Australia’s reigning 70.3 Ironman queen Melissa Hauschildt will be chasing her own little slice of history in Mont-Tremblant, Quebec, Canada on Sunday.
No other triathlete in the event’s history has won three Ironman 70.3 World Championships and together with defending men’s champion, Germany’s two-time winner Sebastian Kienle, the 31-year-old Gold Coaster will be right in the firing line.
She has already had another extraordinary year – taking her career Half Ironman/70.3 wins to 20 with her 2014 victories at Ironman Vineman, Racine and Timberman – setting a race record of 4hrs 11.51 in Racine.
Easily Australia’s most consistent triathlete, Hauschildt, will line up against 2010 winner, Great Britain’s Jodie Swallow; last year’s placegetters Heather Jackson (USA) and Australia’s own Annabelle Luxford as well as two-time runner-up in 2008 and 2009 Mary Beth Ellis (USA).
Hauschildt will be among just over 250 Australian Elite and Age Group Triathletes who will join almost 2,500 competitors world wide and it comes just one week after the ITU World Triathlon Championships in Edmonton.
And while Hauschildt, who won as Melissa Rollison in 2011 and again last year, both in Henderson, Nevada will start favourite in the Elite Women’s race, there will be a host of Australian men chasing down Kienle], trying to prevent a three-peat to the talented German.
Australia will be represented by a host of big names, including last year’s bronze medallist Joe Gambles and Olympians Brad Kahlefeldt, who was third in last week’s rich Hi-Vee race behind 38-year-old four-time US Olympian Hunter Kemper; three-time ITU World Champion and two-time Olympian Peter Robertson.
Other Aussie contenders include Tim Reed, Leon Griffin, Sam Appleton, Tim Van Berkel;, Josh Armberger, Clayton Fettell, Jimmy Seear, Alex Reithmeier and John Polson.
Reed is coming off 70.3 wins in Texas and the Vineman race where he clocked the fastest bike split; Robertson was thrilled with his second place in 70.3 Europe which saw van Berkel in fifth, so the men’s race will be an intriguing affair.
The picturesque Mont-Tremblant, a beautiful ski resort surrounded by green mountains and gondolas is in complete contrast to the flat surrounds of Edmonton.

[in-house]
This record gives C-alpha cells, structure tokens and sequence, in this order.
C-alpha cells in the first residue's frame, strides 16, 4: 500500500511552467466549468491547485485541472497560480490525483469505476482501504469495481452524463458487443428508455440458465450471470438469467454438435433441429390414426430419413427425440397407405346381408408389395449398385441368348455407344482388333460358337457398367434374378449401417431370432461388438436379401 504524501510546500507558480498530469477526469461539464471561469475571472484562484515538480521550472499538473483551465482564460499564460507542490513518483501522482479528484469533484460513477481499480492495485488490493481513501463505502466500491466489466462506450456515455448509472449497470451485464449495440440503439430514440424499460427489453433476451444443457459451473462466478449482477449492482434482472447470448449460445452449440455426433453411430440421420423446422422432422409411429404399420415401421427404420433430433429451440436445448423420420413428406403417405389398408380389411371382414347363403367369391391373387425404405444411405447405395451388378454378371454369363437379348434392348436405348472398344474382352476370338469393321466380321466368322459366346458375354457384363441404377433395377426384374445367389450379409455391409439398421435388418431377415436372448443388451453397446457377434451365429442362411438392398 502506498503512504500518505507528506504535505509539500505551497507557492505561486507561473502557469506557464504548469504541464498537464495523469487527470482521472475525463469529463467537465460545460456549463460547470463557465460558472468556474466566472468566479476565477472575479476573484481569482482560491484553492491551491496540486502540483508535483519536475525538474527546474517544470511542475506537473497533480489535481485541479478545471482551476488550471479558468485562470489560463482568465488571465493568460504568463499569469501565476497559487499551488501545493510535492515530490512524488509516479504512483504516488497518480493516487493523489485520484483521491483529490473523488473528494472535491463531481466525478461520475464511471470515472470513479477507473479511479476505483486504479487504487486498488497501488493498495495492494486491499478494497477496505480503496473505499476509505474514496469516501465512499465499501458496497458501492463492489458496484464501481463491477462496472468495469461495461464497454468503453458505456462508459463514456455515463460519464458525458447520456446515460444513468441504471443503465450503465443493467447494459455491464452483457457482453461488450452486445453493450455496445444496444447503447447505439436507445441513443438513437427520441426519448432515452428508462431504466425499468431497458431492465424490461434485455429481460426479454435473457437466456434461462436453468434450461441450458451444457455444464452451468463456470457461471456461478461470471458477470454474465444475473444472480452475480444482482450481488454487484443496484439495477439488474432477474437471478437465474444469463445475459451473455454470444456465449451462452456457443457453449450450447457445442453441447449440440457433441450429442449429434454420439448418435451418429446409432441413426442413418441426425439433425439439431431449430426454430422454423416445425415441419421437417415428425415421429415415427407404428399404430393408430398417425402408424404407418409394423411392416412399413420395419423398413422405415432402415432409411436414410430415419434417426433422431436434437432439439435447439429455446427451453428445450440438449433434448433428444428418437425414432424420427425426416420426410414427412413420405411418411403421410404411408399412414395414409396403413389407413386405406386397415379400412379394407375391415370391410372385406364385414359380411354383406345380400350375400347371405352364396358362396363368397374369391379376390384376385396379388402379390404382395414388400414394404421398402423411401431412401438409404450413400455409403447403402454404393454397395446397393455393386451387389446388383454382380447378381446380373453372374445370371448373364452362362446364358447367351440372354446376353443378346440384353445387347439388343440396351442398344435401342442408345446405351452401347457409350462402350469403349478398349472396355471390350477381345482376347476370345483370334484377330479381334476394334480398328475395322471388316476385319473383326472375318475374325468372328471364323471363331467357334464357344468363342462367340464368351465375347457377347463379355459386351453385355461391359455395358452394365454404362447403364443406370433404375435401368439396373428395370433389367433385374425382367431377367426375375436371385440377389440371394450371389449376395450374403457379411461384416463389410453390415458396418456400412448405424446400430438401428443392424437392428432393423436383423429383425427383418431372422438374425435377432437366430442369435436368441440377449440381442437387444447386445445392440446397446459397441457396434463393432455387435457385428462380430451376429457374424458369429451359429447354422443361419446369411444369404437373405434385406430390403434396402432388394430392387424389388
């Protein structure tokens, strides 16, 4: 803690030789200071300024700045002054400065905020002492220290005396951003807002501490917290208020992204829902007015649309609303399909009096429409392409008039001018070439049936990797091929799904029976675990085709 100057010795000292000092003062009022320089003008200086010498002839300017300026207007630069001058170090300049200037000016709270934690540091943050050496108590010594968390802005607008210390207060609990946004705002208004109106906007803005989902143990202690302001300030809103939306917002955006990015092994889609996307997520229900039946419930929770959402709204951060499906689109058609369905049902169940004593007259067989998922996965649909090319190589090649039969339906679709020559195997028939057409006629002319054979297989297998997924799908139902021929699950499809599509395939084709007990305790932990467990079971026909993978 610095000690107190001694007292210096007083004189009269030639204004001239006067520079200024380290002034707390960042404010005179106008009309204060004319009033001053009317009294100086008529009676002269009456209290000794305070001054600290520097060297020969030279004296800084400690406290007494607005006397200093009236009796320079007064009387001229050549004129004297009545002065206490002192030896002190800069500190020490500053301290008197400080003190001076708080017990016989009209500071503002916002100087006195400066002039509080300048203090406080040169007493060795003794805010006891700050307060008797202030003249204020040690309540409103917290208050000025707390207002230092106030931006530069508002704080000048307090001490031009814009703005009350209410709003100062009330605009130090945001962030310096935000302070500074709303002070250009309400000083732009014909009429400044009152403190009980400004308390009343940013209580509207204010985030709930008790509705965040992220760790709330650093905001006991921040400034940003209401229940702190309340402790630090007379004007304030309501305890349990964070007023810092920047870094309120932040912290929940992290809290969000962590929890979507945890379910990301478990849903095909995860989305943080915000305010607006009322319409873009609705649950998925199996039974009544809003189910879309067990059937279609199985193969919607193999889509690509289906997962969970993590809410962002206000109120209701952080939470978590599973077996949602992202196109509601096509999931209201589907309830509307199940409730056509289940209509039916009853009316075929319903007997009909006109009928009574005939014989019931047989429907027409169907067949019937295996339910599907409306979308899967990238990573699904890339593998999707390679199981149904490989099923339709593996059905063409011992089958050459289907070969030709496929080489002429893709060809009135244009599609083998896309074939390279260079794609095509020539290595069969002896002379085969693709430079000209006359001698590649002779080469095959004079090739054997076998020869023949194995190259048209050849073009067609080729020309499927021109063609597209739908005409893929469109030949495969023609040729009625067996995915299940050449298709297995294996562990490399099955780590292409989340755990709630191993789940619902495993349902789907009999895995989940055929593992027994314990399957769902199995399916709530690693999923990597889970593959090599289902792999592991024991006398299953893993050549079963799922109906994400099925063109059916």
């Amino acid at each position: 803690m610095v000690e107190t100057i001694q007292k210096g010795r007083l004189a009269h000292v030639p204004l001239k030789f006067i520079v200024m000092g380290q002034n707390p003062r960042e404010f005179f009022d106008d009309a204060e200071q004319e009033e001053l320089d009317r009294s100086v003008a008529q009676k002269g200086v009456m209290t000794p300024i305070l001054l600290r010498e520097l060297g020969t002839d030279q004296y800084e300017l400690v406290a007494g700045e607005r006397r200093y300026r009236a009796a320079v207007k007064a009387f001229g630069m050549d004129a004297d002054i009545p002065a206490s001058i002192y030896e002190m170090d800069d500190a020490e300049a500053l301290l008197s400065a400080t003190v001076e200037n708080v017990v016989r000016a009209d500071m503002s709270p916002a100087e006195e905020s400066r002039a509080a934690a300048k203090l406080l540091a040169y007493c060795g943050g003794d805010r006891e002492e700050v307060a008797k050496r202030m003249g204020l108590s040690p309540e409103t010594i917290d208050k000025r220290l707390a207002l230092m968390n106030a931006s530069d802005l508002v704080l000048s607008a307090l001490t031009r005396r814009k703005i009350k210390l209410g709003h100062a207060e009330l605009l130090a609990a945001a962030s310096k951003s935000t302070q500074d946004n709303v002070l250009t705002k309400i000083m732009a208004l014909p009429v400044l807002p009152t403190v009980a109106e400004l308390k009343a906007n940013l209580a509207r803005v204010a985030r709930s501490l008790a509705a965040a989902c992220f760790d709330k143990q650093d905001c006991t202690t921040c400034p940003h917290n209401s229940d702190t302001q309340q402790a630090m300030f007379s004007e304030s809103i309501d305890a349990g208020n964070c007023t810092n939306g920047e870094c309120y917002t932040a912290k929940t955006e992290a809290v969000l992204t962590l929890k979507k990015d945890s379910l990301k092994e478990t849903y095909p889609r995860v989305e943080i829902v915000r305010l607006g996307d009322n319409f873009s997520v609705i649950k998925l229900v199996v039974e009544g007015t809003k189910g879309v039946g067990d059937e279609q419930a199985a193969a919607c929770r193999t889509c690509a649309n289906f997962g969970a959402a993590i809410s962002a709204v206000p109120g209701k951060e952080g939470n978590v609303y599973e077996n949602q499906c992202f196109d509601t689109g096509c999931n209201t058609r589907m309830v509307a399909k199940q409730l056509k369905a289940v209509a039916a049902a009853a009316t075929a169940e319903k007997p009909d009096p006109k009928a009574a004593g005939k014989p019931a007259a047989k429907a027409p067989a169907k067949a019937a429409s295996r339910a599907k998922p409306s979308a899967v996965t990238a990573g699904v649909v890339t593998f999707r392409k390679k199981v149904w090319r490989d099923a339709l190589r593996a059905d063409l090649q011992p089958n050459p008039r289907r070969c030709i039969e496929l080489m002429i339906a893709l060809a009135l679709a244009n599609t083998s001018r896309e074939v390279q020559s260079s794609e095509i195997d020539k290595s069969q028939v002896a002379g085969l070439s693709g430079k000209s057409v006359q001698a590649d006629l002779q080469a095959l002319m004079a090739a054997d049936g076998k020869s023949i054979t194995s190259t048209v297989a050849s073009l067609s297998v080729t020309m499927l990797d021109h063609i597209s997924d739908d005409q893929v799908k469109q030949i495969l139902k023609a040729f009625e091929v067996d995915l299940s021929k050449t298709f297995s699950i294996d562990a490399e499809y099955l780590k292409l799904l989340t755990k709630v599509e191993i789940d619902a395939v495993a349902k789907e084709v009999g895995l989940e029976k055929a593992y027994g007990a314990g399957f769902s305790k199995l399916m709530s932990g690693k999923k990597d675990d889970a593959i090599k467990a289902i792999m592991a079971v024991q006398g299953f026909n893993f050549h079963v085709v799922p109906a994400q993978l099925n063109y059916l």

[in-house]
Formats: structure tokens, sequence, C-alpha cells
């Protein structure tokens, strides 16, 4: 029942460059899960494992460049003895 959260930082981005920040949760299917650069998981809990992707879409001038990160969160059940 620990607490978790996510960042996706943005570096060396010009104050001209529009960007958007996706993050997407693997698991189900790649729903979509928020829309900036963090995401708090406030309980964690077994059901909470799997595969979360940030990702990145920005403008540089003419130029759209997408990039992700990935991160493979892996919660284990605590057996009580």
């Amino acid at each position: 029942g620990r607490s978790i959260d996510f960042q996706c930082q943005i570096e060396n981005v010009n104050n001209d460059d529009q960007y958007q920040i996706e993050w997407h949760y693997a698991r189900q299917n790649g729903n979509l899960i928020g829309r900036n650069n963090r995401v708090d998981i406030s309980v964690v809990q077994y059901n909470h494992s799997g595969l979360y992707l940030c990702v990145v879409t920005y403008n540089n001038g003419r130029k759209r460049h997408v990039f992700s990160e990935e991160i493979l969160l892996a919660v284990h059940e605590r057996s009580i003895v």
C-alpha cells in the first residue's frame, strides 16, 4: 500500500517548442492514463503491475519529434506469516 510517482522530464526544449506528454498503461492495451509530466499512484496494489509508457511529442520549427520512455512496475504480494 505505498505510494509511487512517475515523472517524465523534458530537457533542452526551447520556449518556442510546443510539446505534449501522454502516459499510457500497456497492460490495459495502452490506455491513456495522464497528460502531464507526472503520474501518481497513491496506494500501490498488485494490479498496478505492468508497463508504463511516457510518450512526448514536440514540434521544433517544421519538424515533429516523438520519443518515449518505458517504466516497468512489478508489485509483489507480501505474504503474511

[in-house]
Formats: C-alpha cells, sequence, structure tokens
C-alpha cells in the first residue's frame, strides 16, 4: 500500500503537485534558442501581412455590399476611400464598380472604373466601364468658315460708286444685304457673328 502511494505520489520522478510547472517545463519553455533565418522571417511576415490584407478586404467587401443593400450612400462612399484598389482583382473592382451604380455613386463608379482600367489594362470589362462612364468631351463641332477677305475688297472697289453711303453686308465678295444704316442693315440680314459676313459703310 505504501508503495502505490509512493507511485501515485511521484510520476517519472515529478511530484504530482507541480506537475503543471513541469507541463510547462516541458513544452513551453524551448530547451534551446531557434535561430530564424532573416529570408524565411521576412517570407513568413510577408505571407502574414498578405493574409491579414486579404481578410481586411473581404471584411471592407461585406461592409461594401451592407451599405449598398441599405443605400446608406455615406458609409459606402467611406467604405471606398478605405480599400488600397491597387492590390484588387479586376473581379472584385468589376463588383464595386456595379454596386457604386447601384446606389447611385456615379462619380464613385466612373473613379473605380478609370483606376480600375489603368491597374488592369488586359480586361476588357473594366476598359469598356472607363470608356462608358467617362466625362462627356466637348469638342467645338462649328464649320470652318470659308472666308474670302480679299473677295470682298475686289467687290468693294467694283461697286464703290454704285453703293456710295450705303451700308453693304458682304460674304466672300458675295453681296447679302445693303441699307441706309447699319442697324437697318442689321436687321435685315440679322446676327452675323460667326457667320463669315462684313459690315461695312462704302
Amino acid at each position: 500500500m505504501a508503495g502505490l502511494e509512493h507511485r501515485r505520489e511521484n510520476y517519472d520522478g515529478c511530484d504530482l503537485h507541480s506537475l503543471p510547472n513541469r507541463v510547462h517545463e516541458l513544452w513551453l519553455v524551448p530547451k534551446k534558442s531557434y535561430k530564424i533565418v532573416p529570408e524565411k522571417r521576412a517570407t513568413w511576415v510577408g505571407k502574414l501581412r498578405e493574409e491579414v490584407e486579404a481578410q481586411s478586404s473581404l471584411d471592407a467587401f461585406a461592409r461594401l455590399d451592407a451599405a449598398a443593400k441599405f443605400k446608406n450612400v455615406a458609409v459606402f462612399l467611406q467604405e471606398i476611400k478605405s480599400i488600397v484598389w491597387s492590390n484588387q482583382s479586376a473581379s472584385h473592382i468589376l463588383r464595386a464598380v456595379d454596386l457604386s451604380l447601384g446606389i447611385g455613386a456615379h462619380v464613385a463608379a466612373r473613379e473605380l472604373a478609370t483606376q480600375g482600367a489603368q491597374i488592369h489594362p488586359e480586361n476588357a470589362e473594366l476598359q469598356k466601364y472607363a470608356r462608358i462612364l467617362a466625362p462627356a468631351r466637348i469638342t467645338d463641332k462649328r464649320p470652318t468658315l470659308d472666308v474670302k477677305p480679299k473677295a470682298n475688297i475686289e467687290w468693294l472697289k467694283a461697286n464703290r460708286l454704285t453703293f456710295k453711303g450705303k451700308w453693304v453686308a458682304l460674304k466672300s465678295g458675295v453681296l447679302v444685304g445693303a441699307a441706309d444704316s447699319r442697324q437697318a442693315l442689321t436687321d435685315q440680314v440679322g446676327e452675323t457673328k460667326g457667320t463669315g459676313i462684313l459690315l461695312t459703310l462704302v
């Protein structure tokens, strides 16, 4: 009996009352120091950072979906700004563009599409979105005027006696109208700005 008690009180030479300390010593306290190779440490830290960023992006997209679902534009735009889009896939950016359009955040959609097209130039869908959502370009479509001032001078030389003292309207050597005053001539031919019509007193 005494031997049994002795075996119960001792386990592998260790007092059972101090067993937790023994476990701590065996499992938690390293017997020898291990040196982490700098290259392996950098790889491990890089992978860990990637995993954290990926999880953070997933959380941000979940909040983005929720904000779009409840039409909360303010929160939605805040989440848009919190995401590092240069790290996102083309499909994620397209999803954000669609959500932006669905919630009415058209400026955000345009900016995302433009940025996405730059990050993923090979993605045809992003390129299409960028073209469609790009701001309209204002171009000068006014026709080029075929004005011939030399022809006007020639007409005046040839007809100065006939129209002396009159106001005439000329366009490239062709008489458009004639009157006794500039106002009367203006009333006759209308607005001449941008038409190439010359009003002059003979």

Australia’s age groupers will again be out in force, like two-time world champion from Edmonton in the 70-74 years age group Ken Murley, who won gold in the Sprint and Standard (Olympic) Distance.
He will be out for his slice of history as well – trying to become one of the few triathletes to win all three distances in one year.
Others entered in the Age Group categories will be Brad Kahlefeldt’s brother Jared (25-29 years); Elite Under 23 team member from Edmonton Matt Baker, who was a member of Australia’s silver medal winning Under23/Junior Mixed Teams Relay.
The USA will again top the entries with 975 registered competitors, accounting for over 38 percent of entrants this year, followed by hoist nation Canada (403) Australia (253), France (94), United Kingdom (92) and Brazil (77).
The oldest participant, Bob Scott, an 83-year-old from Naperville, Illinois and the youngest, Emma Langley, an 18-year-old female from Cos Cob, Connecticut are among the competitors hailing from 87 different countries in hopes of winning an age-group World Championship title.
The 2014 field of athletes, will tackle a 1.2-mile swim in Tremblant Lake, followed by a 56-mile bicycle ride through the Laurentian Mountains and finally a 13.1-mile run that finishes in the Tremblant resorts pedestrian village, all done within eight and half hours.
“It is an exciting time of year as we bring our IRONMAN 70.3 World Championship outside of the United States for the first time. Mont-Tremblant has been an incredible host for races in the past and we know it will provide the perfect setting for the accomplishment of nearly 2,500 elite athletes,” said Andrew Messick, Chief Executive Officer of IRONMAN.
“With over 120,000 athletes striving every year to be among the top athletes to compete, it is a testament to the growth of the sport since the IRONMAN 70.3 Series was introduced in 2006. We wish every athlete from all walks of life the best of luck as they accomplish their goals and chase a World Championship.”